Frank Grasso

Paid Search - The Retail Superhighway

To increase your market share, your brand must be easy to find and easy to buy. Traditionally, a brand would grow by placing retail stores in highly populated neighborhoods' and buying as much advertising space as one could afford. This strategy is used and understood by many of the most successful marketers and CEO's - but over the last decade the world has been slowly changing. Iconic brands such as; Borders, Angus & Robertson, Waterstone and HMV are closing down or closing stores, books and CD's are still being sold, whilst Google and Yahoo continue to grow and thrive. It's time for marketers and CEO's to stop and rethink the role Paid Search really does play in their growth strategy. Is Search an advertising medium? Is it a distribution channel? Is it neither? Or is it both?

In the offline world, we use every possible blank space to advertise where masses of people will be exposed to our ad. On billboards in busy streets, on the side of buses, the back of taxi's, in glossy catalogues, the daily newspaper, drive time radio and of course primetime TV.

The advertisements job is to inform the audience of our offer and that's where it ends. We know that a percentage of people who viewed one or more of our ads will come into our store to browse. If we arm our floor staff with the right sales training we will probably make a sale.

This is good news, but any seasoned retailer who advertises knows that when advertising your brand, you are also advertising your product category.

It's Monday night and I am watching my favorite TV show with my wife and kids. The ad break comes on telling me about the crazy deal on "42 inch plasma tv's" followed by an ad for "cheap flights to Bali". It feels good to know, that I don't have to wait for late night shopping on Friday, battling the busy car park after a hectic week at work.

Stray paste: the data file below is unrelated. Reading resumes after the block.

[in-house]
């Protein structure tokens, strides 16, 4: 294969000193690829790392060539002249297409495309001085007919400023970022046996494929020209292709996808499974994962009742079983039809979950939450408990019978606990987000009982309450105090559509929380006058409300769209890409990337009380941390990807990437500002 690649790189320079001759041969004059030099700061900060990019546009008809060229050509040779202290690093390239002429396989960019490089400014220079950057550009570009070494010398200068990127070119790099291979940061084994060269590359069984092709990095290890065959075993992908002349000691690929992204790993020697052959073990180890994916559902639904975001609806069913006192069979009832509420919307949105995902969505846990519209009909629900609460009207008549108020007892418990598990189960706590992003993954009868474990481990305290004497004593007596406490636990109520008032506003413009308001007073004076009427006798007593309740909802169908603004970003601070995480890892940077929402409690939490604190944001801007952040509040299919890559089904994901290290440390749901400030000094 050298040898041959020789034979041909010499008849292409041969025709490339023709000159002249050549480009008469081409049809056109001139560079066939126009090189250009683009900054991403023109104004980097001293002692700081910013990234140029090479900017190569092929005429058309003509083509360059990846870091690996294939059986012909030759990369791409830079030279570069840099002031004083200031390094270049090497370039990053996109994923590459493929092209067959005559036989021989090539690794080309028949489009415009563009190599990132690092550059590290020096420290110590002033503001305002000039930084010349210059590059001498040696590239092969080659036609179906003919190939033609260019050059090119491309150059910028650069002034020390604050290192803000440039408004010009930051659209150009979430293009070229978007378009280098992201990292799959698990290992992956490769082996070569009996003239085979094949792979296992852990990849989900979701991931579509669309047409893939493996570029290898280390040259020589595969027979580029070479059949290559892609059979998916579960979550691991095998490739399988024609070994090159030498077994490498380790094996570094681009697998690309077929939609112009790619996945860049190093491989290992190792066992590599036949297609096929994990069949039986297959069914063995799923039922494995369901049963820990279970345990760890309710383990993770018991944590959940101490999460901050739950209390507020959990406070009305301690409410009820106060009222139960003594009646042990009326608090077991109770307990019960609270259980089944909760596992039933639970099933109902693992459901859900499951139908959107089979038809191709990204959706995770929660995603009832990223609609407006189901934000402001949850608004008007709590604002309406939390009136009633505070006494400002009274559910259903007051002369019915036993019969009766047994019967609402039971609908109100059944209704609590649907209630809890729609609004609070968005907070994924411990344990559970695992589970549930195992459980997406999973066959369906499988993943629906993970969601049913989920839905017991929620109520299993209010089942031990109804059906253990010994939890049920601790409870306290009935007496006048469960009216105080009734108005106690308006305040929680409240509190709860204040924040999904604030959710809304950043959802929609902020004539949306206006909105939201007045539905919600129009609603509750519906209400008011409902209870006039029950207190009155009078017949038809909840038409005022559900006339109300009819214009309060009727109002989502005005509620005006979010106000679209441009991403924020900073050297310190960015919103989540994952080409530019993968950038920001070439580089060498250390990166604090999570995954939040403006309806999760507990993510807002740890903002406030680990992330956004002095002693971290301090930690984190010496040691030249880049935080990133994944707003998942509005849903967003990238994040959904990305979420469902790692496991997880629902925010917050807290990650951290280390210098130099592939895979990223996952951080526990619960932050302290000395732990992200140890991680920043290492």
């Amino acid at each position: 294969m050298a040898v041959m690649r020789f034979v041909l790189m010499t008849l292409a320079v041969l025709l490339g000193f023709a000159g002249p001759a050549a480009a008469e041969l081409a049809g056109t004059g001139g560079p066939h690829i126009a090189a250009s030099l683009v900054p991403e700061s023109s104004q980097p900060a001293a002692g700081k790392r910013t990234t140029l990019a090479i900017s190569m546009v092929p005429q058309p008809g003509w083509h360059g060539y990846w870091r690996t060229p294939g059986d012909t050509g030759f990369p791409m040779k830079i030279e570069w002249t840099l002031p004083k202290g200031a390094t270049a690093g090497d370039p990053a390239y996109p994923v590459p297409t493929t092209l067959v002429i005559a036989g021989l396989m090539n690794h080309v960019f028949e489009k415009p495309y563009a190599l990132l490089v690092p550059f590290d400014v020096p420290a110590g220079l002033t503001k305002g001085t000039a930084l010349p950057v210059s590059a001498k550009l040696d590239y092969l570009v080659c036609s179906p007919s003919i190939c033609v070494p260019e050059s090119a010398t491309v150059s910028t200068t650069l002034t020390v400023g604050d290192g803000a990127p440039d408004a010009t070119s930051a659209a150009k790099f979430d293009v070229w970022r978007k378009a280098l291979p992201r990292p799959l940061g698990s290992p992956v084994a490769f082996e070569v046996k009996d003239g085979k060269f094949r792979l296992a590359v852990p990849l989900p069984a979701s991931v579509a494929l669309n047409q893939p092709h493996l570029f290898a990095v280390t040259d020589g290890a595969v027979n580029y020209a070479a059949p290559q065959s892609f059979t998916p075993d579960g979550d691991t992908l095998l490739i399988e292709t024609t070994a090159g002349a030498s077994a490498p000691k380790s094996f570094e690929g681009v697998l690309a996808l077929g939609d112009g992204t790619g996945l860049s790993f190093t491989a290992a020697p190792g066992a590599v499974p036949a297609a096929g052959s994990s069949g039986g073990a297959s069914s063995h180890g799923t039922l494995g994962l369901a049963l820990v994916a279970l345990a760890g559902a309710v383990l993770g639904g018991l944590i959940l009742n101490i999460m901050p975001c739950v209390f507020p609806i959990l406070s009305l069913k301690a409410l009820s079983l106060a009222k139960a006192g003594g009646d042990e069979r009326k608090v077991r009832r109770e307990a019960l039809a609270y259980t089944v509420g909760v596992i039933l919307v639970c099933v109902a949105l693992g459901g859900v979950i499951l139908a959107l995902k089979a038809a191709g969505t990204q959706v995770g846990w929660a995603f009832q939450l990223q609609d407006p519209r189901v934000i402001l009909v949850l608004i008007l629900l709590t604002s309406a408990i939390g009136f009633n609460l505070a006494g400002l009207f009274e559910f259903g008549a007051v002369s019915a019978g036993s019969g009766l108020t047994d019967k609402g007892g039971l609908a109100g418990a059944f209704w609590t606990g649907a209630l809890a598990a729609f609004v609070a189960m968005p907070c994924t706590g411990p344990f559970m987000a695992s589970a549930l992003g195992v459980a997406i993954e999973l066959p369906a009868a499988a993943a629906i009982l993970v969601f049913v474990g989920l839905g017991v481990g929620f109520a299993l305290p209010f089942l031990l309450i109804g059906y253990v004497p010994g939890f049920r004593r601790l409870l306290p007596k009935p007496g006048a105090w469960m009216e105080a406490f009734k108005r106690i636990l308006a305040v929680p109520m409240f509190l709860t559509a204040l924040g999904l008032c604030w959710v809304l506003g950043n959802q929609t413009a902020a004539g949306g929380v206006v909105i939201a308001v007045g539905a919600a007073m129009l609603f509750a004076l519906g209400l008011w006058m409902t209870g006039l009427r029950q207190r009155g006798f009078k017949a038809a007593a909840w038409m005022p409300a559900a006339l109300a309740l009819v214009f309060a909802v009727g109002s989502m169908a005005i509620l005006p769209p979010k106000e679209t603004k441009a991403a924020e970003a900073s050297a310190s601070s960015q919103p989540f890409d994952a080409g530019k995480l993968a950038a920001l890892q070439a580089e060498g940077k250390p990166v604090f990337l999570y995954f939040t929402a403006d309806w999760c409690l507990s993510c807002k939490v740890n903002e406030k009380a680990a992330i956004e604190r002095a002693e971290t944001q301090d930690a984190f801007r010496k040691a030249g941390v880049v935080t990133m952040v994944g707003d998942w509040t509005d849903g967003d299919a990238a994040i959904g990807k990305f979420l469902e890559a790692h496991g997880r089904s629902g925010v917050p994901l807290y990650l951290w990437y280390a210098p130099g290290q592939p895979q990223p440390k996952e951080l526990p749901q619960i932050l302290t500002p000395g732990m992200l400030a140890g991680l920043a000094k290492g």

In the days before the internet, large franchised retailers used mainstream advertising very effectively, they created the desire to buy with the knowledge they had the real estate in the mega malls to capture leads.

Move forward 20 years, customers can now shop from the comfort of their own living room. When they see and ad for a 42-inch plasma TV they no longer have to wait until late night shopping Friday night, they simply reach out for their IPad from the coffee table and shop for the deal.

Any retailer that is currently not taking full advantage of Paid Search should stop and rethink their strategy.

Customers search when they have a desire to buy. We know this by examining the keywords customers use to search for what they want. Very few people go to a search engine and type "I have a disposable income what can I spend it on?" but thousands of people are searching for televisions, phones, flights, accommodation and a multitude of consumer goods and services, every minute of the day.

People's desire to Search may very well have been triggered by the TV ad they viewed. I will leave this post with the question I asked earlier. Is Search an advertising medium? Is it a distribution channel? Is it neither? Or is it both?


COMMENTS

Posted by A Searcher, 24 February 2011

'Search' is a discovery route.

When people enter a shopping mall to have a browse around the shops they are on a route of discovery. Agreed, when people jump onto Google they too are on a route of discovery.

The high street is still there, however it certainly has and is changing and a lot of the 'high street' is now online. Instead of walking past the shops, you search the virtual high street (Google) and are greeted with not one camping store, or book store, you are greeted with a whole street of camping stores and a whole shopping centre book shops.

real estate online, is like real estate in bricks and morta and you will pay for the water front properties(.)